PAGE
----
Sven Böll and Anne Seith
November 1, 2012
Bundesbank President Jens Weidmann wanted to personally convince Peter Gauweiler that the German gold was still where it should be. Early this summer, the head of Germany’s central bank took the obstinate politician from the conservative Christian Social Union (CSU), a party that is a member of the government coalition in Berlin, and a number of his colleagues into the Bundesbank’s inner sanctum: the gold vault.
There, 6,000 gold bars are stacked on industrial-strength shelves in a purpose-built building in Frankfurt. An additional 76,000 bars of bullion are stored in four safe boxes, in sealed containers.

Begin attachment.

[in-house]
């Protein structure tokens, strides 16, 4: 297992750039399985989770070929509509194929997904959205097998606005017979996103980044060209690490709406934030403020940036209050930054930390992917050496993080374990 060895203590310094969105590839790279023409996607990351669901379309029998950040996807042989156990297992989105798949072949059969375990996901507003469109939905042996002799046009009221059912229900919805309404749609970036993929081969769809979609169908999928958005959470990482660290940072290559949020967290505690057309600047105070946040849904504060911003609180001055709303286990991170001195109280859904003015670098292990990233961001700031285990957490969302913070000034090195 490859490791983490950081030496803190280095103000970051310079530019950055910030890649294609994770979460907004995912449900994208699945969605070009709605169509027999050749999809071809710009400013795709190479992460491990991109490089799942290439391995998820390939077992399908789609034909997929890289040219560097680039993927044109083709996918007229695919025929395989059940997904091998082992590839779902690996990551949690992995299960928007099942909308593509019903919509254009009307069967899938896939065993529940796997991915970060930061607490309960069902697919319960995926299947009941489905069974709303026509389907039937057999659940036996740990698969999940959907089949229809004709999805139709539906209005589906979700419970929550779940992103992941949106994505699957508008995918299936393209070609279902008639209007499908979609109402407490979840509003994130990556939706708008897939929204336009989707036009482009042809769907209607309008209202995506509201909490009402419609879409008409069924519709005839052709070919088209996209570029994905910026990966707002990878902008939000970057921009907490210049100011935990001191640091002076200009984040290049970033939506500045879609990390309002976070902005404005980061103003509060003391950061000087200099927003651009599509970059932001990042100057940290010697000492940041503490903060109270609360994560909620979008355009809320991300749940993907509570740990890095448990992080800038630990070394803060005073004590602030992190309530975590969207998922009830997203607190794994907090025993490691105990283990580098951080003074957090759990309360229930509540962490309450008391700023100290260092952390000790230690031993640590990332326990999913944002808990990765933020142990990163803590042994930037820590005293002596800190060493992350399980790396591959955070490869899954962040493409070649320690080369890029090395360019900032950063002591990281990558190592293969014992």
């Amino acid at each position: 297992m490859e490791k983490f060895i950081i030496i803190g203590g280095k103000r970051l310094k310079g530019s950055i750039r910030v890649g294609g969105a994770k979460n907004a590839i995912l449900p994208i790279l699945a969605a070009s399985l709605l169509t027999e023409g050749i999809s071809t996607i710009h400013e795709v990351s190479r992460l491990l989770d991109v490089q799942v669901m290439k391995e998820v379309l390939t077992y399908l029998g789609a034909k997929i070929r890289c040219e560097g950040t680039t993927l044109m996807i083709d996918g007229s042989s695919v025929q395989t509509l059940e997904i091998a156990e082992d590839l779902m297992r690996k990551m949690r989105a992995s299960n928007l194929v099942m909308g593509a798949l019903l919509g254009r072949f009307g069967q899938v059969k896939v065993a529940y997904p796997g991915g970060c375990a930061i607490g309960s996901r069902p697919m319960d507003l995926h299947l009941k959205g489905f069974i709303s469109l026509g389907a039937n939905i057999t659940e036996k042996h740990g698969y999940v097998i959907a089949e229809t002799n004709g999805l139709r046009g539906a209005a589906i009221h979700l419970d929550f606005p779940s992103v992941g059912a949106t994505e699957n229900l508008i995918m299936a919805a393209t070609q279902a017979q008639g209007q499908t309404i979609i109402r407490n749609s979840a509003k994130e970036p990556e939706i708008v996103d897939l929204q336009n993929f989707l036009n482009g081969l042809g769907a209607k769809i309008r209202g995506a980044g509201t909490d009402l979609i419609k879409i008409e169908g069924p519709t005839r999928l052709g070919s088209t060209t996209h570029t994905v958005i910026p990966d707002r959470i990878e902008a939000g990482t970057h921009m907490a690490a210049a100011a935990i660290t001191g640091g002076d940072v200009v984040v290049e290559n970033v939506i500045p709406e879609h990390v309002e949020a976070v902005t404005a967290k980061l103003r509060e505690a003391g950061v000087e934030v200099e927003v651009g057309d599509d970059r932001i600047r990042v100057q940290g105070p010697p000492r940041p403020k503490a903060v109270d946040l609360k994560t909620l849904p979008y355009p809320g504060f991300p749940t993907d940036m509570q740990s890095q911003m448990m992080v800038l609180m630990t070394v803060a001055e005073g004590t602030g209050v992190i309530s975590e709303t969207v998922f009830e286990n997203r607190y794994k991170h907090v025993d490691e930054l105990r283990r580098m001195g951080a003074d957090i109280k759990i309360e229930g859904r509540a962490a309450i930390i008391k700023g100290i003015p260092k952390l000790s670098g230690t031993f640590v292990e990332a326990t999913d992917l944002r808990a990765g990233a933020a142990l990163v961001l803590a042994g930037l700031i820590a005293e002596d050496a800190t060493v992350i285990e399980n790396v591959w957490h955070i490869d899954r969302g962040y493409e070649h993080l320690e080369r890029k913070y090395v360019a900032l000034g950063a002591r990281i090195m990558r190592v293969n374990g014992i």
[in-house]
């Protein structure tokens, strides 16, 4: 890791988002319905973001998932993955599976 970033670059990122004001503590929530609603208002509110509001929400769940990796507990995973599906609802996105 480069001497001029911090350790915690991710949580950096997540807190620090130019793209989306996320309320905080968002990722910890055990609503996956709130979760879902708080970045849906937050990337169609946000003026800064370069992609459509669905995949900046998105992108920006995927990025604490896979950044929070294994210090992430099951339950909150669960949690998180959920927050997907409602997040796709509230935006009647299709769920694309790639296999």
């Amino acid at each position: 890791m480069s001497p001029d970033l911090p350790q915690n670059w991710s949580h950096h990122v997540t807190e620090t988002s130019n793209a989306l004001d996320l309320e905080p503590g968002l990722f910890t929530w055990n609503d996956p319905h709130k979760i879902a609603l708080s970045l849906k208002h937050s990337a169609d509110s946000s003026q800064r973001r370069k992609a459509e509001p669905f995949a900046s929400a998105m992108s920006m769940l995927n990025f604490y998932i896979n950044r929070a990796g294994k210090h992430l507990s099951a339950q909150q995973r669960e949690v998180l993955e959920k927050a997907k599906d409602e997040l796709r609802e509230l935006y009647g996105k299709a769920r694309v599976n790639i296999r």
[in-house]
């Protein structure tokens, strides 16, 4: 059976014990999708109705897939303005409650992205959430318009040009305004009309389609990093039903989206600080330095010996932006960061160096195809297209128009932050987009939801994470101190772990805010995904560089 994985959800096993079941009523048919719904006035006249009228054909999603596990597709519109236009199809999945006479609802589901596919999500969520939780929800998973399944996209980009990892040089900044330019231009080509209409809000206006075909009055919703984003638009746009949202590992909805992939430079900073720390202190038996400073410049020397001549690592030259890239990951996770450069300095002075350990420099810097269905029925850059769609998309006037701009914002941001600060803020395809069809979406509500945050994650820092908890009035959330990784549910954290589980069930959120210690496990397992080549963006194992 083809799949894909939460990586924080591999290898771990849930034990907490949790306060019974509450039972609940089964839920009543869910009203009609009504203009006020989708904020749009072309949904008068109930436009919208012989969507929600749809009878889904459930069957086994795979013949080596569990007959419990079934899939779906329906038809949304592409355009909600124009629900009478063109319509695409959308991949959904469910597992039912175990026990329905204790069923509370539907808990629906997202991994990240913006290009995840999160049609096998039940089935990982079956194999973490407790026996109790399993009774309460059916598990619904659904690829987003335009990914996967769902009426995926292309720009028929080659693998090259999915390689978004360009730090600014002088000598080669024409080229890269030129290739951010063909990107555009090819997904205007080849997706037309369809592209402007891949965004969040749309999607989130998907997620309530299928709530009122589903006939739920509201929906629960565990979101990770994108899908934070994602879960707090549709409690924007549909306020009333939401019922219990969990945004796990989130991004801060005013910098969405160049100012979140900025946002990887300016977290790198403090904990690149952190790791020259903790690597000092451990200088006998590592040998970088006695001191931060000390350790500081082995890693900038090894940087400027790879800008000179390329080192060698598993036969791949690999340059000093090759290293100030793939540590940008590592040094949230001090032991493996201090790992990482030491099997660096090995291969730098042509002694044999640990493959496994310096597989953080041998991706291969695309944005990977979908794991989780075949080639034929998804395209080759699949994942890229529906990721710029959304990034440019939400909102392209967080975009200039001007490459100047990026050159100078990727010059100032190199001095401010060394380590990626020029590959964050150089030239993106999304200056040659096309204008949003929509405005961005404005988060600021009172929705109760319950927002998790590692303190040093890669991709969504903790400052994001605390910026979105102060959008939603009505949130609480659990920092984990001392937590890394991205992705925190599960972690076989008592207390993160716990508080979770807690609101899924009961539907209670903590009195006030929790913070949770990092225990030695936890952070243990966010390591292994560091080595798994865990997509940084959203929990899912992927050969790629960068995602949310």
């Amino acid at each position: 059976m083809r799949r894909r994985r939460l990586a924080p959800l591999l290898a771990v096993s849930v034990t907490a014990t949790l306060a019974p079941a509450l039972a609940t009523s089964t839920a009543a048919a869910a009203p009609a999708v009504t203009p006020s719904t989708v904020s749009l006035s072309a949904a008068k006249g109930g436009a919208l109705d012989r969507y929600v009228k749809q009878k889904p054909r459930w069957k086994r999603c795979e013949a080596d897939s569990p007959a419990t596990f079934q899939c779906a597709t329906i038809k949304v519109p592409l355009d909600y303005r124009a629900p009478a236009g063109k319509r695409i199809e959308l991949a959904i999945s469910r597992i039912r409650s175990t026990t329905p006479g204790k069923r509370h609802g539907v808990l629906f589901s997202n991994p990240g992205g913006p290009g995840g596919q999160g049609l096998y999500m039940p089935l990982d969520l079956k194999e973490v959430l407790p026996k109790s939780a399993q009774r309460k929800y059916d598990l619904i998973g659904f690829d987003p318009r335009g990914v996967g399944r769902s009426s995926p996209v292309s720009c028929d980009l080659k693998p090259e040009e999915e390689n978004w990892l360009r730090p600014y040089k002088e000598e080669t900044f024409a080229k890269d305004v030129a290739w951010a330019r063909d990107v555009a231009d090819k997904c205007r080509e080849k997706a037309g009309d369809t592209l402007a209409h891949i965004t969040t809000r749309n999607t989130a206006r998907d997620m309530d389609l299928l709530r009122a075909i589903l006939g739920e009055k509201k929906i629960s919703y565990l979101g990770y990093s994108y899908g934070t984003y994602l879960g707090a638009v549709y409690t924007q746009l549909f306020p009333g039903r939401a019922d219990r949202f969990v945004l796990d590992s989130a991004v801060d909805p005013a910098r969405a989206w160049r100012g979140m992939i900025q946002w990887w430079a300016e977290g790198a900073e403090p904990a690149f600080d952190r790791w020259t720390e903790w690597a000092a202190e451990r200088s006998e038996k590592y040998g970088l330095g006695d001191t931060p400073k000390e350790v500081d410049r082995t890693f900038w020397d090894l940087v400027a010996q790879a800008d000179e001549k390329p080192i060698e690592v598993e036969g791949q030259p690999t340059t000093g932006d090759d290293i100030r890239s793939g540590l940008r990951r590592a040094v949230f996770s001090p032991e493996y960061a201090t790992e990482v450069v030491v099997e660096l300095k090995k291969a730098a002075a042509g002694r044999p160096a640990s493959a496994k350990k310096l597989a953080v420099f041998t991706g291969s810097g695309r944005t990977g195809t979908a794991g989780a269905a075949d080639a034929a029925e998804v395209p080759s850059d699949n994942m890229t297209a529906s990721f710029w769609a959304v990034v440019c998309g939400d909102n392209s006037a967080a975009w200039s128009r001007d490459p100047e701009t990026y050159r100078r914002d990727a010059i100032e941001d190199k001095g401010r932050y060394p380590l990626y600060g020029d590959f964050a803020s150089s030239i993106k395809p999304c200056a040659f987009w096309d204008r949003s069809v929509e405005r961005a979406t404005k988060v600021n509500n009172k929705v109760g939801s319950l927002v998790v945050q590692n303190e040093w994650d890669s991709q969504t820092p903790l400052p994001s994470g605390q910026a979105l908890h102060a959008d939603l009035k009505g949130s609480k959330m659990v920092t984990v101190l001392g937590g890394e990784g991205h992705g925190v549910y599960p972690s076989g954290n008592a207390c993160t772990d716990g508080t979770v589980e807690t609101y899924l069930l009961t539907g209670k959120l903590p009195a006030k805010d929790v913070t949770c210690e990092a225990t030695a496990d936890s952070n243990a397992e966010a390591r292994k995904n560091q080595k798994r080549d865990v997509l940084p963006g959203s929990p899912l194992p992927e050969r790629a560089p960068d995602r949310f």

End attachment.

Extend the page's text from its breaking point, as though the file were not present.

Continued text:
But even this personal inspection wasn’t enough to reassure the visiting member of parliament — on the contrary: “The Bundesbank monitors its domestic gold in an exemplary fashion,” Gauweiler says, “and this makes it all the more incomprehensible that the bank doesn’t look after its reserves abroad.”
For quite some time now, Gauweiler has been pestering the government and the Bundesbank with questions concerning where and how the country’s reserves are stored, and how often they are checked. He has submitted requests and commissioned reports on the topic.